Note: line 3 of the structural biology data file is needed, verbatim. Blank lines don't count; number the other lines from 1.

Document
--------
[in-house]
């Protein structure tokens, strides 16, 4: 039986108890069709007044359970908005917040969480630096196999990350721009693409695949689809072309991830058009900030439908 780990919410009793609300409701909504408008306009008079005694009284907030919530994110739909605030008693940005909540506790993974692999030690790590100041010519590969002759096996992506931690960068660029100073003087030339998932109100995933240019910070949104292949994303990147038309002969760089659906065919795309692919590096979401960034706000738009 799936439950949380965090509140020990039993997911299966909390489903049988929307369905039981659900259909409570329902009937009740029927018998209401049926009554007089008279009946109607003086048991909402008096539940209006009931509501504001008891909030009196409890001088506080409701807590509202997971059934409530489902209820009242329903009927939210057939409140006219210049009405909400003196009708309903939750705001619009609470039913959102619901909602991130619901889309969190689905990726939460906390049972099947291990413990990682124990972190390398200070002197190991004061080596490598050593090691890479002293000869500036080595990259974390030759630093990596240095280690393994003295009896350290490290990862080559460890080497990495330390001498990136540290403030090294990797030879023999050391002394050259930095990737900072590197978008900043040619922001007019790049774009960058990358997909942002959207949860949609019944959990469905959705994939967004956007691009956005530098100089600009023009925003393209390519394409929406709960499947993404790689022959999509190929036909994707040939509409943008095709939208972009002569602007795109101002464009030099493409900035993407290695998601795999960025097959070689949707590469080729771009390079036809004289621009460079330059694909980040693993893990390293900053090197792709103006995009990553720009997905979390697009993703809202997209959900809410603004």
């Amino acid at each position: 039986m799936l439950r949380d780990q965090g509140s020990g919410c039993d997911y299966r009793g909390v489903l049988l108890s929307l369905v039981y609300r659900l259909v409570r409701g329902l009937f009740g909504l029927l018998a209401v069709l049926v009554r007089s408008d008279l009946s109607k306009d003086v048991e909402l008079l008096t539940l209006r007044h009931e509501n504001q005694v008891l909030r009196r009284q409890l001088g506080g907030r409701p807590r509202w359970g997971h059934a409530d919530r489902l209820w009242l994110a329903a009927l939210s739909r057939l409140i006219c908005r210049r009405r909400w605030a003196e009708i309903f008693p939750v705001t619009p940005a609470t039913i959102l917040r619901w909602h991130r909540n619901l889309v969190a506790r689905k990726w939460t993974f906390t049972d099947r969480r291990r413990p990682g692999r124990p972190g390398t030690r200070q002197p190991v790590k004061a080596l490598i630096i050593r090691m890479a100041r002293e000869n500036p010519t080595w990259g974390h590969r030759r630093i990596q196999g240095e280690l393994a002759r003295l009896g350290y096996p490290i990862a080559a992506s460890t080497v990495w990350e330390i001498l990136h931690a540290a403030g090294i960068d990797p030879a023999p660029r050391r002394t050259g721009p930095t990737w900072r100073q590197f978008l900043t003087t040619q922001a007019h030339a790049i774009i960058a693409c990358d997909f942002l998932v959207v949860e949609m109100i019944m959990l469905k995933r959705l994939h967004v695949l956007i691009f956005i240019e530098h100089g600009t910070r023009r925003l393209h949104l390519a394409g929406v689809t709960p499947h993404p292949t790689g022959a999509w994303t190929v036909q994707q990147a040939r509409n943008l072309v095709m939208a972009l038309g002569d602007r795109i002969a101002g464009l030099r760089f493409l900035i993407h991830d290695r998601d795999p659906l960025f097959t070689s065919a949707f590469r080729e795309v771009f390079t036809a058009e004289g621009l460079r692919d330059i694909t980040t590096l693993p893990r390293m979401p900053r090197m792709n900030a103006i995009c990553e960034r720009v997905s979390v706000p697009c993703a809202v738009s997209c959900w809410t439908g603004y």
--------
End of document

């Amino acid at each position: 039986m799936l439950r949380d780990q965090g509140s020990g919410c039993d997911y299966r009793g909390v489903l049988l108890s929307l369905v039981y609300r659900l259909v409570r409701g329902l009937f009740g909504l029927l018998a209401v069709l049926v009554r007089s408008d008279l009946s109607k306009d003086v048991e909402l008079l008096t539940l209006r007044h009931e509501n504001q005694v008891l909030r009196r009284q409890l001088g506080g907030r409701p807590r509202w359970g997971h059934a409530d919530r489902l209820w009242l994110a329903a009927l939210s739909r057939l409140i006219c908005r210049r009405r909400w605030a003196e009708i309903f008693p939750v705001t619009p940005a609470t039913i959102l917040r619901w909602h991130r909540n619901l889309v969190a506790r689905k990726w939460t993974f906390t049972d099947r969480r291990r413990p990682g692999r124990p972190g390398t030690r200070q002197p190991v790590k004061a080596l490598i630096i050593r090691m890479a100041r002293e000869n500036p010519t080595w990259g974390h590969r030759r630093i990596q196999g240095e280690l393994a002759r003295l009896g350290y096996p490290i990862a080559a992506s460890t080497v990495w990350e330390i001498l990136h931690a540290a403030g090294i960068d990797p030879a023999p660029r050391r002394t050259g721009p930095t990737w900072r100073q590197f978008l900043t003087t040619q922001a007019h030339a790049i774009i960058a693409c990358d997909f942002l998932v959207v949860e949609m109100i019944m959990l469905k995933r959705l994939h967004v695949l956007i691009f956005i240019e530098h100089g600009t910070r023009r925003l393209h949104l390519a394409g929406v689809t709960p499947h993404p292949t790689g022959a999509w994303t190929v036909q994707q990147a040939r509409n943008l072309v095709m939208a972009l038309g002569d602007r795109i002969a101002g464009l030099r760089f493409l900035i993407h991830d290695r998601d795999p659906l960025f097959t070689s065919a949707f590469r080729e795309v771009f390079t036809a058009e004289g621009l460079r692919d330059i694909t980040t590096l693993p893990r390293m979401p900053r090197m792709n900030a103006i995009c990553e960034r720009v997905s979390v706000p697009c993703a809202v738009s997209c959900w809410t439908g603004y």